Book review: Expecting: The Inner Life Of Pregnancy by Chitra Ramaswamy

WHAT may be the first book about pregnancy not to mention folic acid once is moving and fascinating

Chitra Ramaswamy. Picture: Dan Phillips
Chitra Ramaswamy. Picture: Dan Phillips

Expecting: The Inner Life Of Pregnancy by Chitra Ramaswamy | Saraband, £12.99

APART from our inevitable death – which, as the philosopher Wittgenstein remarked, “is not an event in life: we do not live to experience death” – the only thing which unites all humans is that we began our existence inside someone else. That paradoxical fact is crucial to this intelligent and intimate book. As some readers may be aware, Chitra Ramaswamy is a former colleague of mine, whom I commissioned to write author interviews. As such I already had a high estimation of her talents as a writer, but there is as much of a difference between penning a honed piece of journalism and a full-length book as there is between a sprint and a marathon. Suffice to say Ramaswamy makes the marathon seem like a stroll in the park; though the book has much to say, eloquently, about endurance and immobility.

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The book is structured as a series of nine essays, one for each month of her pregnancy. Taken together they add up to something more. Expecting is part memoir, part travelogue, part nature writing, part popular science, part literary criticism, part feminist critique and part investigation. It is a confession, but it is also about confusion: why, given the universality of having been born, does our culture pay so little attention to pregnancy? Ranging from Leo Tolstoy to Sylvia Plath, Gustave Courbet to Pedro Almodovar, and from the Maldives to the Western Isles, it is striking in its ability to concentrate specifically on pregnancy, rather than parenthood. Pregnancy here is not the overture to the opera, but is dealt with as a phenomenon in itself. It must be the first book about pregnancy that does not mention folic acid once.

Ramaswamy is alert to the multiple ironies of pregnancy. “You can be at your most lonely during the one time in your life when you are never alone”, she writes; elsewhere she dwells “on the mystery of living with two heartbeats knocking out their rhythms inside me”. One of the side-effects of the “new nature writing” has been a turn to the body as nature: Kathleen Jamie has written wonderfully on the internal landscape of pathologies; Gavin Francis has written a Baedeker to the body in Adventures In Human Being. Ramaswamy is in the same field, but looks at how we are embodied in nature. She is astute on how her relationship to the land is altered by being nine months pregnant, unable to put on shoes unassisted because of “a person whose feet had never touched the ground”.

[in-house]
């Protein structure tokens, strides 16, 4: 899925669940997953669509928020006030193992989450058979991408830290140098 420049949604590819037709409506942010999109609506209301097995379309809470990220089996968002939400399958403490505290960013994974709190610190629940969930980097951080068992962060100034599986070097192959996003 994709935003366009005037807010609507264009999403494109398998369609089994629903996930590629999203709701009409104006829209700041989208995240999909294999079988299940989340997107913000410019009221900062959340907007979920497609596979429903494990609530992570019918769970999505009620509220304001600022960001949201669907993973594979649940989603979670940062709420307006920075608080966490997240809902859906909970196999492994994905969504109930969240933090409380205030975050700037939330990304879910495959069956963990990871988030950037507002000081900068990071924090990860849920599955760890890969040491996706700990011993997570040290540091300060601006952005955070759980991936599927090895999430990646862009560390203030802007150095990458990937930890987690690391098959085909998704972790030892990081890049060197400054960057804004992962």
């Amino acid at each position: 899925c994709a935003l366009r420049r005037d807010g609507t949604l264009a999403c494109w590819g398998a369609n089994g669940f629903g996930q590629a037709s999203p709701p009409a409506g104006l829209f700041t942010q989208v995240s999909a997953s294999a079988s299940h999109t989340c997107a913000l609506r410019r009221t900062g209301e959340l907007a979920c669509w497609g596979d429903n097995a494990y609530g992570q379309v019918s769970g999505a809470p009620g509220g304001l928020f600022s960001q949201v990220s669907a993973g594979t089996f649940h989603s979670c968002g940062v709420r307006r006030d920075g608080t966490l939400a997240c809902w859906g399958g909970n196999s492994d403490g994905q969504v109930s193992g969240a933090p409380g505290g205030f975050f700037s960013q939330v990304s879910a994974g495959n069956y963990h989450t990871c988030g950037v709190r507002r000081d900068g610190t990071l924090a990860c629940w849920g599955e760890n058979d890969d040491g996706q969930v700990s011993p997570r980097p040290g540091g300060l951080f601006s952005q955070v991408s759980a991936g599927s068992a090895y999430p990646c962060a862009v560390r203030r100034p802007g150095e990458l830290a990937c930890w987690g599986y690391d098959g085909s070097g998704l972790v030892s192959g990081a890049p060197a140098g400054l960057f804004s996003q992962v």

The language of pregnancy is subjected to scrutiny – the Latin, praegnans means “before birth”, relegates the whole business of changes in size, shape, hormones, appetites, sleeping patterns and anxieties to a “pre” something else. All the silly euphemisms are unpicked with vigour. There is a nice vein of humour in some of her bewildered responses to the business of childbirth on television and in movies; and an equally strong reading of the evasions and responses to pregnancy in Anna Karenina. One of the gifts of Ramaswamy’s essays is to sensitise the reader to how pregnancy is depicted: I only realised after reading her book that the only time in War And Peace Prince Andrei Bolkonsky tells his wife he loves her is when she has died in childbirth. I then tried to think of any novel I knew that dealt with pregnancy in itself, and came up with precisely one; Joanna Kavenna’s The Birth Of Love.

Using historical examples also allows Ramaswamy to look at another curiosity. Pregnancy is now medicalised, but for most of human history, women would have given birth at home. That is what she elected to do, and the final pages on what can go wrong, and how complex giving birth is, are nail-biting. Even at this crisis and closure there is a steely-eyed determination to notice. She realises, at one point, she has never been in an ambulance before. In an earlier section, reflecting on things happening to her family while she was pregnant, there is a sustained elaboration on another thing that grows within us and changes us irreversibly: cancer.

The point of literature is that we can understand what we can never experience. To be blunt, I am a straight, white, single, childless man. It is fair to say Ramaswamy is none of these. And yet, I found this poetic and polemical book moving and fascinating. It would be a pity if 50 per cent of the population chose not to read this because it was supposedly “about women’s stuff”.